The long Labor Day weekend has come to a close and for schoolteachers the fall semester will officially begin this week. Of course, the planning, decorating, and thinking about the year that will begin started long before, probably the week after school ended in June!
For my part, the summer has been busy with teaching. Still, the fall continues to offer that anticipatory feeling that I have always loved as a teacher. I looked forward to seeing my class list, and matching the lovely names to the lovely humans who walked through the door that first day. I think there’s so much serendipity in those lists and those chances we have with the kids we inherit. When I was teaching youngsters last, one child in particular stands out to me crystallizing this point. A wonderful sixth grader, Emily, made a last-minute switch onto my class roster before the year began. She was seconds away from belonging in Ms. Williams’s class instead. How could I have known then how grateful I would be to have this person in my class, in my life. She was the kind of kid you remember, and the kind of kid who helps you sustain your reason for teaching, beyond day one, when the joys of teaching seem (to me, anyway) so obvious.
So, so much serendipity in the connections and school communities made, especially in those transition years between schools when we know little or nothing about each child. I admit I am partial when I say sixth grade is the best grade, and for the sixth graders I taught that first day was especially filled with anticipation because it marked the transition from elementary to middle school. For students, surely, there is a sense of anticipation. When I ask students what they hope to find most in their teachers this time of year, answers usually take some form of, depending on how old they are, “I hope I get a nice teacher.”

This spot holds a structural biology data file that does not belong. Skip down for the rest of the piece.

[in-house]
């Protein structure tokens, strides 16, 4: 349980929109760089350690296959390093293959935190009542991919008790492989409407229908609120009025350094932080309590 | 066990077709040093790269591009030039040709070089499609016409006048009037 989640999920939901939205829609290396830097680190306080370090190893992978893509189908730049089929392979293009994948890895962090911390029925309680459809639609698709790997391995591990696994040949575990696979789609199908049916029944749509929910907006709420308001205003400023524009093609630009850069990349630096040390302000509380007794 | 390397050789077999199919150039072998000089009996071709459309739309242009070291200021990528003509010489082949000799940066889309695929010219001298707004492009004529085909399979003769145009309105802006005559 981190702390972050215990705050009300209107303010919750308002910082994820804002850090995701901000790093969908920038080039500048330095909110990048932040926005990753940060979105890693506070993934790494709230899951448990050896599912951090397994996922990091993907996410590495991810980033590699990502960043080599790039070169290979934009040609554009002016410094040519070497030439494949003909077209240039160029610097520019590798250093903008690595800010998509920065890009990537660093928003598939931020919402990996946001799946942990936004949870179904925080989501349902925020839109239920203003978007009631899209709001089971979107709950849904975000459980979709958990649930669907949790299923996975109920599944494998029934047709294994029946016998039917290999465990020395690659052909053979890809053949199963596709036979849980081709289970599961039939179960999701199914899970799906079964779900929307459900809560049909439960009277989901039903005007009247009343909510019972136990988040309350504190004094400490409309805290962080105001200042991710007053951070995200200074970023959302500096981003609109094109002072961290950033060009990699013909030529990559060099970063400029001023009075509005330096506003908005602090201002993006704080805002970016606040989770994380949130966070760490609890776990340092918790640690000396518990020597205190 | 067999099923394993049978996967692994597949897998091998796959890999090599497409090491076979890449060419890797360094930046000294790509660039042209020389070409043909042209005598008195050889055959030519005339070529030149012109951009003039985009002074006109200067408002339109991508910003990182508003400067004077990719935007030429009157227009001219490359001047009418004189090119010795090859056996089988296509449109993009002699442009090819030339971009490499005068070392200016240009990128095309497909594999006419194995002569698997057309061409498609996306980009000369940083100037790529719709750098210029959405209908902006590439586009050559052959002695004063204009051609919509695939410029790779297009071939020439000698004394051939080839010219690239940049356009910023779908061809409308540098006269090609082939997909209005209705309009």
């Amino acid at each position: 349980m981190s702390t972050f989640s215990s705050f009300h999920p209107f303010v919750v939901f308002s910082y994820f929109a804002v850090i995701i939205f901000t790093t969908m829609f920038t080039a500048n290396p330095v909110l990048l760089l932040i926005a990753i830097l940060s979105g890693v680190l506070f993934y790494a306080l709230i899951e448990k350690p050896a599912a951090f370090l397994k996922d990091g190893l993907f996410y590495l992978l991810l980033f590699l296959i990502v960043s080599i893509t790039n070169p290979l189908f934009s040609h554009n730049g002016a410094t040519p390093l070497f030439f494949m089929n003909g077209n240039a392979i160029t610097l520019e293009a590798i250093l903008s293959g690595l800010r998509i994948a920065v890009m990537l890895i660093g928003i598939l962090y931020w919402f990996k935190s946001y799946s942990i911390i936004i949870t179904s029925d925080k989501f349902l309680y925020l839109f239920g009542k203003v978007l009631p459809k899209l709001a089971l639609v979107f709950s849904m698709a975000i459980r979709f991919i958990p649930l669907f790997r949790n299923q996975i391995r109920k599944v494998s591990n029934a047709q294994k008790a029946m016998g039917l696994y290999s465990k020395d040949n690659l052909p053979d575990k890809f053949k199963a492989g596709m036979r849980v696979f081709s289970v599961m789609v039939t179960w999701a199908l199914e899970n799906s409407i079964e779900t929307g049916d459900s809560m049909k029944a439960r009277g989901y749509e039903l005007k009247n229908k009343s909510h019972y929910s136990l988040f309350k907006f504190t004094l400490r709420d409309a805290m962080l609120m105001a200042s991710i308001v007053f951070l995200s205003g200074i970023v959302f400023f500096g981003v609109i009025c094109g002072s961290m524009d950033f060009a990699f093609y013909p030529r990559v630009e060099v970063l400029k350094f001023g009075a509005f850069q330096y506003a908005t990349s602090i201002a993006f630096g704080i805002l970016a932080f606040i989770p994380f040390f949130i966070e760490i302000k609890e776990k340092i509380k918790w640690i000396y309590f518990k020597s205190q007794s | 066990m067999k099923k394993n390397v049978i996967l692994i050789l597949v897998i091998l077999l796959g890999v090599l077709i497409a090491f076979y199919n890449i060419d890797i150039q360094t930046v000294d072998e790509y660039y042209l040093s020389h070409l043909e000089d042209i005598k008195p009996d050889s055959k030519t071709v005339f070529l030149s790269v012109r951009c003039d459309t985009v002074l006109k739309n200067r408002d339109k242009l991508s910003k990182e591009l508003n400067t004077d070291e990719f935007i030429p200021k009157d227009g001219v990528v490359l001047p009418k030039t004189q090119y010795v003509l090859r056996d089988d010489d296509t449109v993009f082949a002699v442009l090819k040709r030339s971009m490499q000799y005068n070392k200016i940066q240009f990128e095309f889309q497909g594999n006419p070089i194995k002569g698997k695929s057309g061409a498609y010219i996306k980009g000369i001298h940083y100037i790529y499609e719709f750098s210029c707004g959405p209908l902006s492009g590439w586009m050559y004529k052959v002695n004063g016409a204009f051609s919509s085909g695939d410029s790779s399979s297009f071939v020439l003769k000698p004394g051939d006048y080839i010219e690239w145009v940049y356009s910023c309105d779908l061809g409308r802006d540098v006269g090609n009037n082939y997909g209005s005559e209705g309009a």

While our students are holding out for the nicest of teachers, we have dreams of our own. For me, the first day of school means nearly anything seems possible, but I know that feeling is a privilege many of our students can’t afford. For those children feeling most vulnerable, we can help stave off fears by drawing a circle around our classrooms, and hopefully our schools, and defining precisely the values we hold most dear.
For me, that means respect for others in talk and deed, safety from all harm (physical, emotional, psychological), a relentless commitment to and modeling of disentangling reliable and factual evidence from propaganda, and discourse faithful to democratic and equitable principles that make up the foundation of what has been, in American history, one of the most democratic ventures -- the public school. At a moment in time when we cannot take “truth” for granted, we can ensure that some ground is not relative. Our classrooms may be one of the last remaining stable places, for both our students and ourselves. John Dewey said, “Education is not preparation for life; education is life itself.” If we hold the line on values that make us considerate, collaborative, productive members of a democratic society in our classrooms we sow the seeds of a better life outside of our classrooms as well.
Wishing all teachers a first day filled with joy and anticipation and a year that lives up to all your hopes!
Jeana M. Hrepich
President of WLAC